The majority of cultural works such as books, films and art reflect the attitudes and ideas of their creators – predominantly members of the ruling class, who’s cultural output it aimed at alternately masking, justifying and promoting the social form which guarantees their privileges.
But before being exposed to the public consciousness these ideas must be packaged and sanitised by the distribution networks, who are not concerned with such abstract notions as truth or artistic integrity, but the financial impact on the company’s profits and image. The arena of distribution and marketing is where the capitalists’ power really comes into play in terms of commercial control over artistic content.
Just think of all the album covers, books and films which have been censored, replaced or banned outright, as was the case with the sequel to the Human Centipede (google it).
Companies like Wal-Mart refuse to stock certain works because those works contradict what Wal-Mart sees as the social attitudes and values of its customer base. However, since its customer base is hardly a niche market, it is clear that what it is actually concerned about is the power of reactionary lobby groups advocating against abortion, blasphemy and swearing, and in favour of marriage, abstinence and other equally regressive social institutions.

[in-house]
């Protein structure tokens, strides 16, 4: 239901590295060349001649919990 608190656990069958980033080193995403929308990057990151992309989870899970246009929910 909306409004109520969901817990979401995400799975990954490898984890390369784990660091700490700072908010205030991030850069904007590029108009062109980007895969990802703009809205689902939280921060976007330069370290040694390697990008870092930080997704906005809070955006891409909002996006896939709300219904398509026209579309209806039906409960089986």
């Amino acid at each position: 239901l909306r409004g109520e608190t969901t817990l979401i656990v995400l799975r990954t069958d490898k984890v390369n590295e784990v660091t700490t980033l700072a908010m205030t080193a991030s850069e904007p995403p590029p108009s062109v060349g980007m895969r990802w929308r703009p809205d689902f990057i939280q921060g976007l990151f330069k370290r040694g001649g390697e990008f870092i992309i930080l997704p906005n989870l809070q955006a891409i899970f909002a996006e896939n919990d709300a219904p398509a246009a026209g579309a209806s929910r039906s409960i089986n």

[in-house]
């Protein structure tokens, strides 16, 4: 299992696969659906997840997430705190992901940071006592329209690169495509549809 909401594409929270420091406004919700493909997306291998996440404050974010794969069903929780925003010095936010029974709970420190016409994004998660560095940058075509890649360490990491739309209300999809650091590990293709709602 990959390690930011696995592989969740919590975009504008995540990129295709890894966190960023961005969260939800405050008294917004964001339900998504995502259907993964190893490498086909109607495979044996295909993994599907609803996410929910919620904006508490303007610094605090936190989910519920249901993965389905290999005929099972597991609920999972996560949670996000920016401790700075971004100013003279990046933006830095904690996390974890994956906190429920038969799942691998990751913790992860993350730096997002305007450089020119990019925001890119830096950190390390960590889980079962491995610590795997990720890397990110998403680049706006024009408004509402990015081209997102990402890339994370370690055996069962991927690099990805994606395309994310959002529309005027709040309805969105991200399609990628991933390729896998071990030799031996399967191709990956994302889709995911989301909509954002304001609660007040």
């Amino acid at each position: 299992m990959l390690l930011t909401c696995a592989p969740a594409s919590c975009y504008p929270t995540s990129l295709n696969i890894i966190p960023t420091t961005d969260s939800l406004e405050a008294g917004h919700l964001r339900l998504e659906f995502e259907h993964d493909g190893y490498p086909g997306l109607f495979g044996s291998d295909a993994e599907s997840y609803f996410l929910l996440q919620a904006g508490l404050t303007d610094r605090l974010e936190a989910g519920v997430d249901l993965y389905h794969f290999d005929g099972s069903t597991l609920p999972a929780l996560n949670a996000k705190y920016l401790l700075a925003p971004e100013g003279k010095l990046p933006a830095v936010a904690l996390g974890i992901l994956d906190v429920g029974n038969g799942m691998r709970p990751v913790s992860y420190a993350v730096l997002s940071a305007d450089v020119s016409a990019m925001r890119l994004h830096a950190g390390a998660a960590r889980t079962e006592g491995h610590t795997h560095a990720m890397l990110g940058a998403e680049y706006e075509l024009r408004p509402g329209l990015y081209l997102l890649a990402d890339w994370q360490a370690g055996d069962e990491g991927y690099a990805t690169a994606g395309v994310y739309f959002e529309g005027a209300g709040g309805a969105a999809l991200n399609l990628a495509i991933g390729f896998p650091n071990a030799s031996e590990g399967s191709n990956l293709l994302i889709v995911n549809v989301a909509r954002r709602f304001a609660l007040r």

While dominant ideas and popular culture are interlinked in the public consciousness, with the rise and fall of social norms dictated by changing customs, new technology and social movements, capitalist control of production ensures the unchallenged pre-eminence of certain values. The most obvious example of this is in the portrayal of women, and particularly women’s sexuality in popular culture.